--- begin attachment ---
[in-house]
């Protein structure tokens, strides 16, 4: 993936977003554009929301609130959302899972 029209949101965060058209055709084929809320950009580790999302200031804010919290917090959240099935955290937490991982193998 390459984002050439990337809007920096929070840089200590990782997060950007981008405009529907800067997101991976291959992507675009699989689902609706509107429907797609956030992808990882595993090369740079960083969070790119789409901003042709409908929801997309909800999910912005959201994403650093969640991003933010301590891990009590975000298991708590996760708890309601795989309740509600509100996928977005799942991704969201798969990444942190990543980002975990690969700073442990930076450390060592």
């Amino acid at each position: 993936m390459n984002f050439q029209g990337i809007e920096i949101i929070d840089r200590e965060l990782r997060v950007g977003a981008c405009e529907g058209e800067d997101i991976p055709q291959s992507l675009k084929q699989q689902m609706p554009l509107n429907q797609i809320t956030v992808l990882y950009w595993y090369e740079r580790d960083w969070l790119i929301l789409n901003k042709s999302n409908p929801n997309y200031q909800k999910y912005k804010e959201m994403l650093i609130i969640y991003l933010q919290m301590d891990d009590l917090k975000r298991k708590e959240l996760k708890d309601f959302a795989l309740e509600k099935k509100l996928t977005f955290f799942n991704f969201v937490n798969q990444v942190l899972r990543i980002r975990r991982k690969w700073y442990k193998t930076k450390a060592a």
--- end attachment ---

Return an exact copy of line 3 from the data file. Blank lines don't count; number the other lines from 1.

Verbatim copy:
């Amino acid at each position: 993936m390459n984002f050439q029209g990337i809007e920096i949101i929070d840089r200590e965060l990782r997060v950007g977003a981008c405009e529907g058209e800067d997101i991976p055709q291959s992507l675009k084929q699989q689902m609706p554009l509107n429907q797609i809320t956030v992808l990882y950009w595993y090369e740079r580790d960083w969070l790119i929301l789409n901003k042709s999302n409908p929801n997309y200031q909800k999910y912005k804010e959201m994403l650093i609130i969640y991003l933010q919290m301590d891990d009590l917090k975000r298991k708590e959240l996760k708890d309601f959302a795989l309740e509600k099935k509100l996928t977005f955290f799942n991704f969201v937490n798969q990444v942190l899972r990543i980002r975990r991982k690969w700073y442990k193998t930076k450390a060592a």